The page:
Most sports teams are devoid of ideology and I would argue our political parties are as well. For the majority of Bahamians, I would imagine that this doesn't matter; what counts is which team scores the winning touchdown. We've yet to learn that in this kind of a game everyone loses.
Sadly, referencing Hughes' book, you will quickly learn that in the early years of the 20th century the Bahamian electorate viewed the election season as a chance to get something for nothing -- then it was rum and rice. What is now, a free T-shirt and a Christmas ham?
When, as made clear by the Bahamian Wikileaks, our politicians are comfortable claiming that "free paraphernalia" is one of the most important factors in winning an election, this particular piece of history becomes significant.
Hughes' also remarks that for politicians, elections amounted to nothing more than sporting events, a game between peers carried out over generations. Ninety plus years later and things seems remarkably the same. Maybe it's an age thing but when politicians shout, "Come on down," at each other across the parliamentary aisle I can't help but think of "The Price is Right."
The lack of universal participation on Facebook may be because of apathy, but I've observed another possible explanation: outsiders and disagreeable opinions are not welcome.
In preparation for this article I decided to engage in some informal ethnographic research. I even participated in the discussion on few posts as an independent voter.
In one particular instance, my intervention was not appreciated. According to one of the regulars, my point of view apparently violated the "wisdom of God." And when I pointed out the wisdom of God, as espoused by man, has been used by man to inflict pain and suffering, no less on our own ancestors, things got ugly.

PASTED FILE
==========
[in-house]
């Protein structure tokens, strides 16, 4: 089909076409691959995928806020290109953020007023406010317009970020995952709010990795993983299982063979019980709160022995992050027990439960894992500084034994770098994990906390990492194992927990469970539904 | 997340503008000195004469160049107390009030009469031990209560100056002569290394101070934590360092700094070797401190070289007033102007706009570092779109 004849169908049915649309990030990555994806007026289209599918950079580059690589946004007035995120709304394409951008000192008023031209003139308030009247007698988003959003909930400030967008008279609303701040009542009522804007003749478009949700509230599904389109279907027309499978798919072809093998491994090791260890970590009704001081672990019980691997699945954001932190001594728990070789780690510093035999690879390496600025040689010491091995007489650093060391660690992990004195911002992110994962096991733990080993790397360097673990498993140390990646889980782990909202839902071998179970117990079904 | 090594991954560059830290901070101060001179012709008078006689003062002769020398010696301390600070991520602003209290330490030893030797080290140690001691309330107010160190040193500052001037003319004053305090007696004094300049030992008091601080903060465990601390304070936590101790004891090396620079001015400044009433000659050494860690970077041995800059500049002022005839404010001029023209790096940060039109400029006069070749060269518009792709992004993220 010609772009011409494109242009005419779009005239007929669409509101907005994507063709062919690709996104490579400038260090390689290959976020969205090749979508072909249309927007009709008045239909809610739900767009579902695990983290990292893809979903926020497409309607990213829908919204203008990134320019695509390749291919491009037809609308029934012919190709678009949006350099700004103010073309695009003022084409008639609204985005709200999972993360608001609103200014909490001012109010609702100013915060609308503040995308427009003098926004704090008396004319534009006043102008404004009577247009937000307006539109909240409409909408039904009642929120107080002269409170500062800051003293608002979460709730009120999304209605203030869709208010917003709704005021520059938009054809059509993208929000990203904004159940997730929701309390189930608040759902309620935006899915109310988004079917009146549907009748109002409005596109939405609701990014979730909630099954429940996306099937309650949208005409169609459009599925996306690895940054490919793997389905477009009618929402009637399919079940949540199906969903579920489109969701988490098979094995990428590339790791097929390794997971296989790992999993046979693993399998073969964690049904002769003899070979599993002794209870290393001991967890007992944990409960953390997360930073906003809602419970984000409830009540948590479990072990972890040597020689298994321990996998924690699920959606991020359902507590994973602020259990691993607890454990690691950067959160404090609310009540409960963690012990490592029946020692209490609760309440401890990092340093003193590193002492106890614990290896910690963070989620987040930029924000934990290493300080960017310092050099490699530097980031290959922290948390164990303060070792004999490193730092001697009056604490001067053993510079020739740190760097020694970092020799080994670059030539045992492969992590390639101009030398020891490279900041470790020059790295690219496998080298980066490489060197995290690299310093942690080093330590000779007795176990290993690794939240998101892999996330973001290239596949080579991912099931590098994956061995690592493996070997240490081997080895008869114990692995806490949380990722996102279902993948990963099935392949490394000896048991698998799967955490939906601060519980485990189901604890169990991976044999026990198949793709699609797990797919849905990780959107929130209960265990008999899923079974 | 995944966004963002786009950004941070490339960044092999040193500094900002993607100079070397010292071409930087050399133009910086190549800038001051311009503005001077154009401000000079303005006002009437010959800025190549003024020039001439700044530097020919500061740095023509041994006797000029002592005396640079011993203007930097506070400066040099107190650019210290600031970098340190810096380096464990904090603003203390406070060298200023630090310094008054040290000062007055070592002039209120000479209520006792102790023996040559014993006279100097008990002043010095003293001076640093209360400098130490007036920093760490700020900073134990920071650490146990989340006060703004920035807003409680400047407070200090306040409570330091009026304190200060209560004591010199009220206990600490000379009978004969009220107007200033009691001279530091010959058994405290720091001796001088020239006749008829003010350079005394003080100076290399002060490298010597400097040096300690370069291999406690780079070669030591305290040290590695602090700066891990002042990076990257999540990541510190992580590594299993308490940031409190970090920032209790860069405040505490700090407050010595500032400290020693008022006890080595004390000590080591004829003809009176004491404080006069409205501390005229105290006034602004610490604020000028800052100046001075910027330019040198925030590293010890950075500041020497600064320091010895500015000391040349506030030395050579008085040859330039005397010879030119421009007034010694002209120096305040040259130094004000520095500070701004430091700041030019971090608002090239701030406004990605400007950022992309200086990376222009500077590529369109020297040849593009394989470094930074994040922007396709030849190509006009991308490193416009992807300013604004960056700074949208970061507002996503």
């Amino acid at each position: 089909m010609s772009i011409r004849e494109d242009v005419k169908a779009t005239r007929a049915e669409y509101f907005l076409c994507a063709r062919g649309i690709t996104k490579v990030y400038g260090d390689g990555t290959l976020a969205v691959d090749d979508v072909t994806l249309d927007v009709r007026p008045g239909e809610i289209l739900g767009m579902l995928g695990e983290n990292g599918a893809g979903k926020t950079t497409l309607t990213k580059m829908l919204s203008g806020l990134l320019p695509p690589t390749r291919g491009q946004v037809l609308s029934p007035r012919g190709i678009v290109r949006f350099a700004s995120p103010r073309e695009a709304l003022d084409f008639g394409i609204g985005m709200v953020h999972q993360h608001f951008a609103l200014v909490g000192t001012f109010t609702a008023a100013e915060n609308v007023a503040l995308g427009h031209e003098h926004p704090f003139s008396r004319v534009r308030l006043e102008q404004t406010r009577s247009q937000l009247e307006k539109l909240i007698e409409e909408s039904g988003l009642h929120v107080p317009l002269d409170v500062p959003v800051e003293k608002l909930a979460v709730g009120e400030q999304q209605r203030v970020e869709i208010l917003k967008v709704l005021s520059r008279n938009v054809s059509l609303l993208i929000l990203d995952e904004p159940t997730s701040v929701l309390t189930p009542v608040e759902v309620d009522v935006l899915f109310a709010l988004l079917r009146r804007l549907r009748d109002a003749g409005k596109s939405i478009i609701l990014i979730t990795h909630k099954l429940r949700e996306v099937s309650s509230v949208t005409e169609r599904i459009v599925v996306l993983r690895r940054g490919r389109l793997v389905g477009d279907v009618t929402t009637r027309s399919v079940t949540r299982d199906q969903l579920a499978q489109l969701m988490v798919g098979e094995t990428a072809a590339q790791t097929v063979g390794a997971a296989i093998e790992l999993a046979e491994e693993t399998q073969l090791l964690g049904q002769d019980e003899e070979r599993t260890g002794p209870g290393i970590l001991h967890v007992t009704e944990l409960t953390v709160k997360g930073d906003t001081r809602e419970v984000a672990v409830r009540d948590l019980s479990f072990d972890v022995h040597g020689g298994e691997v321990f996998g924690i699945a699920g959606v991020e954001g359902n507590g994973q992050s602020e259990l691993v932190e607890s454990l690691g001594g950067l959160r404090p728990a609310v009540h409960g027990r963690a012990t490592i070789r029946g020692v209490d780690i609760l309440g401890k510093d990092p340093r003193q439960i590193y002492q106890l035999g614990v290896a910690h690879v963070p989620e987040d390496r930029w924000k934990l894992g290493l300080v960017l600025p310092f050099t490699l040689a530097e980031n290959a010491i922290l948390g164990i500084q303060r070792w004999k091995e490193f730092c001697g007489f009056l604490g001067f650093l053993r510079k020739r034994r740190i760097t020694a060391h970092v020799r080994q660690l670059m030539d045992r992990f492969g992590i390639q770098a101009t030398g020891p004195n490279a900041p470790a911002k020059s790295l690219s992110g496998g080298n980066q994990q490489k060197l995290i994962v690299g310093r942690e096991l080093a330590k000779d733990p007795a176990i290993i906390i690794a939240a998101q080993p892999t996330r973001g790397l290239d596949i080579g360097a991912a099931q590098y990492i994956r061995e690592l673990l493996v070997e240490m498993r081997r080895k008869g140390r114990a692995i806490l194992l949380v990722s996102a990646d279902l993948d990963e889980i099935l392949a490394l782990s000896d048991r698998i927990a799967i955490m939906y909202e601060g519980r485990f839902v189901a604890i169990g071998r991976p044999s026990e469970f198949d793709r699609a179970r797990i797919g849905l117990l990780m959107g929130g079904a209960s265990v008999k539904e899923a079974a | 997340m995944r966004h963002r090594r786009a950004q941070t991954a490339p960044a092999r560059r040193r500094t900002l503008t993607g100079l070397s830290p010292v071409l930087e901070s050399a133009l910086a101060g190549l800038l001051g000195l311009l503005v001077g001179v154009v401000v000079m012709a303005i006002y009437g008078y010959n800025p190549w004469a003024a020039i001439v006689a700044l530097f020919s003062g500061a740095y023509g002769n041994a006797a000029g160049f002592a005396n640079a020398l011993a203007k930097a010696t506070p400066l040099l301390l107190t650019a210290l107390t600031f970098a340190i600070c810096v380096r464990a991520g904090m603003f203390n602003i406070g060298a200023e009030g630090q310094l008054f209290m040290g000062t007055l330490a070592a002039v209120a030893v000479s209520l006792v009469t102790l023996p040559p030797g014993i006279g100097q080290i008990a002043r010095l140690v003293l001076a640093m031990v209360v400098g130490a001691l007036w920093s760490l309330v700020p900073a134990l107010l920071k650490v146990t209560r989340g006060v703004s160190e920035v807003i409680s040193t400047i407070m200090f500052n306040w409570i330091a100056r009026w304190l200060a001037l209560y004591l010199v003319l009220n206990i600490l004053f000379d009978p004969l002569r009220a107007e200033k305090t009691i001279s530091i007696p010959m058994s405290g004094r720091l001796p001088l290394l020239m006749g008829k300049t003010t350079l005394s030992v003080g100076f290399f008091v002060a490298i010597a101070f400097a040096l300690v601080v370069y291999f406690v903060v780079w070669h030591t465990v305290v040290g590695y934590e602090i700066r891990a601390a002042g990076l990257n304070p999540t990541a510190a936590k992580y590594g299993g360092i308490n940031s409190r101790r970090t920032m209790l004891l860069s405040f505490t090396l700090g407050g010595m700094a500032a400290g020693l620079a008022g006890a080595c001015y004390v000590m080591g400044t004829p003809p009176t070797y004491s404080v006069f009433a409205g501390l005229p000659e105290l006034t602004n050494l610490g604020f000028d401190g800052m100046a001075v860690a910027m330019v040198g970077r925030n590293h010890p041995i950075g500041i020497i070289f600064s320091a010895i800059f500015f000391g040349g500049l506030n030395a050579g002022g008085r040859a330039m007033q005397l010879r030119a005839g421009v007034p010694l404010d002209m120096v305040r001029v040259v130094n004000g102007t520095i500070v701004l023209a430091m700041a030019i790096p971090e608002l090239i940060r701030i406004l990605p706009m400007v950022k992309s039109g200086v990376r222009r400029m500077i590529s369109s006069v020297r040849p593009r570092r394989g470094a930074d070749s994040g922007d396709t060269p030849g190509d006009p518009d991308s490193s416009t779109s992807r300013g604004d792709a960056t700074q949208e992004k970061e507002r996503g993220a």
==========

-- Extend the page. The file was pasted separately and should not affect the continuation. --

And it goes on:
The good Christian who originally countered my argument Biblically, called me everything but a child of God, blocked me and apparently continued insulting me so that I could not respond. Meanwhile, others rushed to the post, and with a click of the "Like" button and "lol" in repetition, they patted each other on their virtual backs for maintaining a comfortable level of ignorance and aggressively defending business as usual.
This perhaps provides some insight: even on Facebook, where the access to political debate has been democratised, only certain people get to speak about certain things, and only in certain ways. There is no space on the Bahamian political landscape for alternative political discourses and few have been brave enough to try and make space.
Go off the reservation, show the ruptures of illogicality in age-old political wisdom, the senselessness in so-called political common sense, and face a collective wrath.
You can dare to question the status-quo but know that at the very least you and possibly your family will be blocked, insulted and laughed at. This is something made intelligible after my last article for this paper. My untraditional (dare I say un-Bahamian) position on homosexuality cost a family member a job opportunity. None of this makes for meaningful, respectful or productive debate, does it?
How then can a national political debate transform the grim picture I've just painted?
Honestly, it can't. But, it is a step in the right direction. Against my better judgment, I want to suggest that if anyone should be responsible for showing the Bahamian people how to conduct the kind of political debates necessary for us arrive at the best political conclusion for our country, it is our political leaders.
A nationally televised, internet streamed, radio broadcast of our two seasoned political leaders and the firebrand new contender debating policy, defining differences in ideology and comparing visions of the Bahamian future is beneficial for all, especially the Bahamian people.